FIREFIGHTERS REMEMBER THREDBO LANDSLIDE
25 YEARS ON

Fire and Rescue NSW (FRNSW) is marking 25 years since one of its toughest tests, the Thredbo landslide, which laid the foundations for the organisation’s world-leading Urban Search and Rescue (USAR) capabilities.


On 30 July 1997, firefighters responded to a landslide on the slopes of the Thredbo ski village, which destroyed two lodges and claimed 18 lives.


165 FRNSW personnel received commendations for their meritorious service during the marathon search and rescue operation that followed.


Minister for Emergency Services and Resilience and Minister for Flood Recovery Steph Cooke said challenges like the Thredbo landslide have helped make FRNSW a world leader in Urban Search and Rescue.


“Our firefighters played a critical role in the Thredbo response and what they learned from that operation has stood them in good stead 25 years on,” Ms Cooke said.


“FRNSW crews are fully equipped to respond to structure collapses across the State and are also able to deploy overseas within six hours to assist with USAR operations.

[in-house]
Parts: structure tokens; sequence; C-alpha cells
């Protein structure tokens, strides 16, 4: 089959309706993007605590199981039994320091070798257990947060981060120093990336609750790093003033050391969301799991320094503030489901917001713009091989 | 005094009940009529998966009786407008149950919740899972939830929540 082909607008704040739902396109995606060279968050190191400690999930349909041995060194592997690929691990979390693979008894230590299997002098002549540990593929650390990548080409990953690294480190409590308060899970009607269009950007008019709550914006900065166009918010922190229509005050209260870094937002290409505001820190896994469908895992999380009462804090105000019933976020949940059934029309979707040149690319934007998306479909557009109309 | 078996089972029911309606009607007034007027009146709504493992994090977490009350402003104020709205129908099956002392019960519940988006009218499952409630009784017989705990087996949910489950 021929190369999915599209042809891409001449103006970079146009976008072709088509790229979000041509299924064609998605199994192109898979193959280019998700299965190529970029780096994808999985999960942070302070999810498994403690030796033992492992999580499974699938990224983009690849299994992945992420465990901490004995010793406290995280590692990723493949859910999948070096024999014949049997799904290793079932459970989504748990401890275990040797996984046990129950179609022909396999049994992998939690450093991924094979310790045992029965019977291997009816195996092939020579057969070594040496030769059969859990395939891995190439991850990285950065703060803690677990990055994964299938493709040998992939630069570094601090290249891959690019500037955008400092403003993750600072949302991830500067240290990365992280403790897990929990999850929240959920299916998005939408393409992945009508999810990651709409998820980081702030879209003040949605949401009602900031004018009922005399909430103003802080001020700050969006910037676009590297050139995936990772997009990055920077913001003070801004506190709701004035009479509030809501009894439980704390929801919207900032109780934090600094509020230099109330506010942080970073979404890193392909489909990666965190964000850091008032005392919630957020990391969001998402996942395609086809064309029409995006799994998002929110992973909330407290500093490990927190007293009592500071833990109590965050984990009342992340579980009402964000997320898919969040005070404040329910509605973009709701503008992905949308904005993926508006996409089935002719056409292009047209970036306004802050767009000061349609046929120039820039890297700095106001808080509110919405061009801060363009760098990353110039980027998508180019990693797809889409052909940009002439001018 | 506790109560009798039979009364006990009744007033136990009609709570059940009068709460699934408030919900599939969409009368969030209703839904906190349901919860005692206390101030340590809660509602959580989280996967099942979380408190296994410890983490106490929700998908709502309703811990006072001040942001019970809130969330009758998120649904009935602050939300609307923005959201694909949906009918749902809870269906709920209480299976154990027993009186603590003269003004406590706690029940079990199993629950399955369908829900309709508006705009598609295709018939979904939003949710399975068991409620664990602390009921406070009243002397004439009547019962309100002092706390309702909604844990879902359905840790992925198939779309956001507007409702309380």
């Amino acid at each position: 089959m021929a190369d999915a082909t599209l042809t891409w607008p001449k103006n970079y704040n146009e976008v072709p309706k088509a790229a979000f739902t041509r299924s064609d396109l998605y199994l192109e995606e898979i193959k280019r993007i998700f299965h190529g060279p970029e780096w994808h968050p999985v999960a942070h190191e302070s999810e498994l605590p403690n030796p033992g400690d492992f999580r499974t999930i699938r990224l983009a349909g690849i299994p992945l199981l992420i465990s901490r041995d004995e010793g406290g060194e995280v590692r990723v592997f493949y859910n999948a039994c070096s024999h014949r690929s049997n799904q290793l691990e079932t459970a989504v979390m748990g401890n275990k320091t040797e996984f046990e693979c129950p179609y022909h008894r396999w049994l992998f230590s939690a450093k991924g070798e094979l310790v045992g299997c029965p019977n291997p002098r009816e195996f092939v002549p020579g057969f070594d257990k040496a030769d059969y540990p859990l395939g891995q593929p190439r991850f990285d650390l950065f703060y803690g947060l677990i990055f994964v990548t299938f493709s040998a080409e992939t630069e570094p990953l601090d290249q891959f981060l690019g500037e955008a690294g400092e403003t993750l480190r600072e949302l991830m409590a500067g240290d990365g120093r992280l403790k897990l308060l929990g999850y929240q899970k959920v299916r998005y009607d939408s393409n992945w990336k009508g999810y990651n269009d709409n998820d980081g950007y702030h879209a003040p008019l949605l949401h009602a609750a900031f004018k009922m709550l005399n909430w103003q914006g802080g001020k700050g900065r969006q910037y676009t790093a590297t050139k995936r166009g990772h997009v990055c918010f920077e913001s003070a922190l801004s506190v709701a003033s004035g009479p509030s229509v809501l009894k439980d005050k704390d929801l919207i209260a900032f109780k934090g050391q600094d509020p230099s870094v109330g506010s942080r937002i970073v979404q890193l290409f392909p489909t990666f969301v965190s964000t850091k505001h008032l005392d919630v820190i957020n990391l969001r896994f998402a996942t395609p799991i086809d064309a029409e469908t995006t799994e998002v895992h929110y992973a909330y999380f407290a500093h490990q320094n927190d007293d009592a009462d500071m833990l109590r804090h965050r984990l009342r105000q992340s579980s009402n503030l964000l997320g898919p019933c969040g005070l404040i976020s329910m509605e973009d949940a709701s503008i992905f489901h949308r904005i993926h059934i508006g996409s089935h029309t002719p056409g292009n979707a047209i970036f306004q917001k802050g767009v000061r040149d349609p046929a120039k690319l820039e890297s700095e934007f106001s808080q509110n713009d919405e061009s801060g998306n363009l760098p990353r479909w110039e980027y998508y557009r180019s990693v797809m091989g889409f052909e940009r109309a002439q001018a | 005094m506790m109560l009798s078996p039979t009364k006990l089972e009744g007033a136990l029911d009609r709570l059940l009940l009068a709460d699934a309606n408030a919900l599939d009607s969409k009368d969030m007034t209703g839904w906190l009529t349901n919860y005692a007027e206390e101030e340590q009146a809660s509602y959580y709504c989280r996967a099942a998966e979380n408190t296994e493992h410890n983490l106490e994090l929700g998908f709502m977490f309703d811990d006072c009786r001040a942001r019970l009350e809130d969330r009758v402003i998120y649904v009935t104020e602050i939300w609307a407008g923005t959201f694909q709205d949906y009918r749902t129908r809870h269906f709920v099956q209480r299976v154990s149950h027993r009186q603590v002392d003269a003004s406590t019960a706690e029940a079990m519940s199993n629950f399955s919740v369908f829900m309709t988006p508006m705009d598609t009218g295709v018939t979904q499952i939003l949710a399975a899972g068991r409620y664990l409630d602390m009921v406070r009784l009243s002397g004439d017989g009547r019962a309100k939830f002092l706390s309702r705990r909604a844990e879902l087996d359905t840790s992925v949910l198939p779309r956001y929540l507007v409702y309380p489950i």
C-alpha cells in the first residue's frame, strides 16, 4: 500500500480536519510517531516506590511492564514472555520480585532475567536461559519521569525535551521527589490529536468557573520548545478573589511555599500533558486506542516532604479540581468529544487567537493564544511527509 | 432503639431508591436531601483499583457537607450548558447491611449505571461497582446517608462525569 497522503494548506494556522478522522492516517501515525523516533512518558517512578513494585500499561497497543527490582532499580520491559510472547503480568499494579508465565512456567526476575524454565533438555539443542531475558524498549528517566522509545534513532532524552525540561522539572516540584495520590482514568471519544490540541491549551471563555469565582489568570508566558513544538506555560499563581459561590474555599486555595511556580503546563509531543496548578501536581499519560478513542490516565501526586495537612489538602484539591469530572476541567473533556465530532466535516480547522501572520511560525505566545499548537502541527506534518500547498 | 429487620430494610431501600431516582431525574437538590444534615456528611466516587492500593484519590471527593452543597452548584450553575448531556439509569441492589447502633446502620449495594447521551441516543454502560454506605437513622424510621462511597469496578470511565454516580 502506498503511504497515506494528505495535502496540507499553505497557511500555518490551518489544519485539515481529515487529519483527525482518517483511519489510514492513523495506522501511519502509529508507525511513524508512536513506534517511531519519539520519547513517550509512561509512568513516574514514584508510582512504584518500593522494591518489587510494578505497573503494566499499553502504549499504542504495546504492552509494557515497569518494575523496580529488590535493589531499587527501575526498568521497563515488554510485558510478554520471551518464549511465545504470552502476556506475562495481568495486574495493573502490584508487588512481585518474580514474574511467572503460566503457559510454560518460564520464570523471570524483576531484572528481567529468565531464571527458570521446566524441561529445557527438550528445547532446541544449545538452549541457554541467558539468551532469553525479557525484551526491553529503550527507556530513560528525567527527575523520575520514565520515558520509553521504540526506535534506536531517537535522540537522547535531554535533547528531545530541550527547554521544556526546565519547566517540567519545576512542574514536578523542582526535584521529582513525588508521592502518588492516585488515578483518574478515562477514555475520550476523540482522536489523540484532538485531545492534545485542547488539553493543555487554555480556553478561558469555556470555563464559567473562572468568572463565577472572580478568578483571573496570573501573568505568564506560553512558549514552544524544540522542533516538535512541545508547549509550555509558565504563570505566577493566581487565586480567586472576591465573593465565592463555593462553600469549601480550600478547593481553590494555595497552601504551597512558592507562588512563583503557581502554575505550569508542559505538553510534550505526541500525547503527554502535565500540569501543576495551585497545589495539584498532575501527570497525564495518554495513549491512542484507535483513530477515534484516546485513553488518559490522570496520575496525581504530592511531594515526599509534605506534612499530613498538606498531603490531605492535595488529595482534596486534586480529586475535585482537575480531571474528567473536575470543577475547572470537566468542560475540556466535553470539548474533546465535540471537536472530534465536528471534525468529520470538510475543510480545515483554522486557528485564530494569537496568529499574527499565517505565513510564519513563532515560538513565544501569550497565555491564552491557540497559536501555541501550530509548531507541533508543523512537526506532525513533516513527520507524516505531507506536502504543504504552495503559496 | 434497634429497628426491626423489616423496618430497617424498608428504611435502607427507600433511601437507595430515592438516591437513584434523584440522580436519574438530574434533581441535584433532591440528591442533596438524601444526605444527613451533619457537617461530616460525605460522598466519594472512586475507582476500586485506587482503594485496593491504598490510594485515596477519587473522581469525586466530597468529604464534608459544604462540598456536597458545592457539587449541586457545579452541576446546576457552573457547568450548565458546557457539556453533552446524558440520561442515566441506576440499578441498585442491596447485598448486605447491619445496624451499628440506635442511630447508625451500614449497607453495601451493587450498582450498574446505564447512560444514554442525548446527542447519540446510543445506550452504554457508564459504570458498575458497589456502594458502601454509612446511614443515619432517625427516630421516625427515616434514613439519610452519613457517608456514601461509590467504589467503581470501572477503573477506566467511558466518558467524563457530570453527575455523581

“I’m so proud that our specialist personnel are some of the most highly trained and in-demand in the world.”


The Thredbo landslide also produced one of Australia’s most remarkable survival stories. On 2 August 1997, firefighter Steve Hirst, now a Chief Superintendent, registered movement under the mountain of rubble. By that evening the disaster’s only survivor, Stuart Diver, was rescued.

Assistant Commissioner David Lewis, who was part of the Thredbo recovery mission, said FRNSW learnt important lessons from the event.


“Not only was it a building collapse, but it occurred in an alpine environment with snow and cold temperatures, something we hadn’t really faced before,” Assistant Commissioner Lewis said.

“After the event, FRNSW set out to become a world leader in responding to structure collapses and today is a valued member of the United Nations International Search and Rescue Advisory Group (INSARAG).”


25 years ago FRNSW firefighters would train at a suburban Sydney tip, now they have the $19 million Emergency Services Academy at Orchard Hills, which provides state-of-the-art training environments to sharpen their USAR skills.


FRNSW USAR operators continue to assist in disasters around the world, including the 2004 earthquake in Banda Aceh, the 2011 earthquake and tsunami in Japan, and 2015 cyclone aftermath in Vanuatu.

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